Green Bay Packers Have Deep Roots in Milwaukee
While the Green Bay Packers live on the Frozen Tundra, they owe a lot of their history to Milwaukee.
When you think of the Green Bay Packers, a lot comes to mind: the frozen tundra, Lambeau Field’s towering grandstands, the idyllic small-town persona that embodies Packers mythology. But what you might not know is that Green Bay’s history is as much tied to Milwaukee as it is to Curly Lambeau and Vince Lombardi.
Indeed, the Green Bay Packers have a lot to thank Milwaukee for: the die-hard fanaticism of Cheeseheads, an unrivaled economic impact on game days, and even for Lambeau Field.
Milwaukee – the other Titletown?
Green Bay may be called Titletown, but one of their trophies was earned about 125 miles south on I-43.
In 1939, the 9-2 Packers scratched and clawed their way to a Championship rematch with the New York Giants. In the early NFL, divisions would switch off hosting duties for the title game – and ’39 was Green Bay’s turn. It was the first time Green Bay would play host to a Championship bout.
The home turf for the Packers at that time was City Stadium. It featured wooden bleachers on both sides, and not much else. In 1939 the capacity was still relatively small, less than 25,000 could fill the bleachers.
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Packers brass thought there was a chance at a bigger draw in Milwaukee. Milwaukee routinely played host to the Green and Gold, usually for larger games. The outcry in Green Bay was massive – but it was the right call for Green Bay’s coffers. Tickets sold quickly, with New Yorkers buying them up in hopes of a huge scalping score. Milwaukee’s Mayor orchestrated the quick construction of extra field level seats, and a special sale was allotted for Wisconsin fans.
The 32,279 people that turned out for the game set a record for the largest sporting event in Wisconsin, as well as a record playoff turnout for the league.
The Packers treated the capacity crowd to a 27-0 shutout of the Giants – the first in NFL Championship history.
County Stadium – the ‘gold’ years
Through the ‘30s and ‘40s, the Packers helped Green Bay become known as the ‘Biggest Little City’ in the United States. But it wasn’t the only city in the state gaining national prominence.
Milwaukee was an economic powerhouse, but at the time enjoyed no serious professional teams. City leaders had a plan to correct this course.
Green Bay Packers quarterback Brett Favre during a 36-6 victory over the Los Angeles Rams, at Milwaukee County Stadium (Photo by Peter Brouillet/Getty Images)
Construction began on County Stadium in 1950, and hopes to attract a Major League Baseball franchise came true as the Braves came by way of Boston. The Braves would play their first game in Milwaukee in 1953. But that same year, trouble was brewing up north. The Packers were still hosting fans in the wooden seats of City Stadium. Though the complex was larger than it had ever been, it was still primitive compared to NFL standards. The team was playing multiple games in Milwaukee since the ’30s. The attendance in Milwaukee caught the eye of the NFL. So much so, in fact, they threatened to move the team permanently to Milwaukee if City Stadium wasn’t fixed.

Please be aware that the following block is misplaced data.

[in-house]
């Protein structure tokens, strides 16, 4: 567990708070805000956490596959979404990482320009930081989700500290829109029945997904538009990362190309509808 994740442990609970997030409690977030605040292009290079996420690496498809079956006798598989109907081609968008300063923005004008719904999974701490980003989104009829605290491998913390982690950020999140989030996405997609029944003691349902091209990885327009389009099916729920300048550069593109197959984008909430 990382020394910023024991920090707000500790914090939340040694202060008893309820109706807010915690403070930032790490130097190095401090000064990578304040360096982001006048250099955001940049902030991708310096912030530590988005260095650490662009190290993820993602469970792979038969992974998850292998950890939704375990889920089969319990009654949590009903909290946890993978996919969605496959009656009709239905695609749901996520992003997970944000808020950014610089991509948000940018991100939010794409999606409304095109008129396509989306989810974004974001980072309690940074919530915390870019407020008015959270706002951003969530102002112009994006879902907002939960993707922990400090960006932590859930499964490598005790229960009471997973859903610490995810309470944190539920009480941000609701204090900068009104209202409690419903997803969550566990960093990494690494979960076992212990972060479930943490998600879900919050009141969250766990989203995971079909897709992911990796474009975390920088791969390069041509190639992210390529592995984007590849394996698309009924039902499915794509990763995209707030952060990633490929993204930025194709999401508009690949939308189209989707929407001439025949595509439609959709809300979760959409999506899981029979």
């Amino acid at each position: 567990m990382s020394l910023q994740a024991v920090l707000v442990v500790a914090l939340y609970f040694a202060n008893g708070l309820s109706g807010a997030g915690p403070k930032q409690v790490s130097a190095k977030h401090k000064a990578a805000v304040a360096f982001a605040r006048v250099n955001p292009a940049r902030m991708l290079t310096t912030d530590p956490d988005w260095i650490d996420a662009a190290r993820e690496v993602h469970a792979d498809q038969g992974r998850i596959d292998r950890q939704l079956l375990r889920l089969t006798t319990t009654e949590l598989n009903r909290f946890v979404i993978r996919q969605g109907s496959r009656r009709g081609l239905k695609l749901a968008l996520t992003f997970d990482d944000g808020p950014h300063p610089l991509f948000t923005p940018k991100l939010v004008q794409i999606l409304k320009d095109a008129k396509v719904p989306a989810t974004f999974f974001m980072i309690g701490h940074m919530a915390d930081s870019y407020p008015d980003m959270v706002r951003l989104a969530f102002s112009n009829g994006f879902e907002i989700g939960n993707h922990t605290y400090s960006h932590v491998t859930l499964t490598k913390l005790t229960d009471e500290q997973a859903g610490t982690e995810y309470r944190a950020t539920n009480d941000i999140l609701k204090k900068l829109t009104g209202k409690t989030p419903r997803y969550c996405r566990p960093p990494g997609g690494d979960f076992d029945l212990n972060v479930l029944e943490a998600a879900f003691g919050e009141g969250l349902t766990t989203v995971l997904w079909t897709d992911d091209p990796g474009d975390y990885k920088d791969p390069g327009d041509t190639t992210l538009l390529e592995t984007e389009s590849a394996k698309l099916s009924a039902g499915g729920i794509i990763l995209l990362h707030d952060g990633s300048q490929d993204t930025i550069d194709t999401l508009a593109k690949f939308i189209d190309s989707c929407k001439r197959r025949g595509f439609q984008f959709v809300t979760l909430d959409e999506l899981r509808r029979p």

The love of the home team in Green Bay, however, could not be topped. The city would soon pass bonds allowing for the construction of a new City Stadium – known today as Lambeau Field.
County Stadium, meanwhile, did not miss the boat entirely in the NFL. The Green Bay Packers would play select games in the home of the Braves and Brewers up until 1994.
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Among the more memorable games at County Stadium is the stadium’s only playoff game – in 1967 against the Los Angeles Rams. The Green Bay Packers decided to play the divisional round in Milwaukee. The Packers would win big after a slow start in the bitter cold. That 28-7 victory would be the only one fans would see in Milwaukee. The next week, Green Bay hosted Dallas at Lambeau Field for a game that would become known as the Ice Bowl.
The Present and the Future
It’s been more than two decades since Milwaukee played host to the Green Bay Packers. In that time, the Frozen Tundra has become the premiere destination for football in the country. In Milwaukee, meanwhile, there simply was no effort to entice the Packers to come back. Miller Park was never designed to house a football field, and no stadium in the metro area could even come close to being up to NFL standards.
But the impact of Milwaukee’s Packers fans is still felt in Green Bay today. When the team regularly played in the city, fans purchased season ticket packages to see the Packers in County Stadium. When the team moved permanently home to Lambeau, those Milwaukee ticket holders weren’t left in the cold.
Instead, the Packers offered up what’s known today as the “Gold Package.” One preseason and two regular season games are offered up to the Milwaukee faithful. The Gold Package games create a gold mine not just for Green Bay’s hotels and hotspots – but for cities miles away.
There will never be professional football in Milwaukee again – but there doesn’t need to be. The city is forever tied to the Frozen Tundra, and the passion for the Green Bay Packers remains, even though the team did not.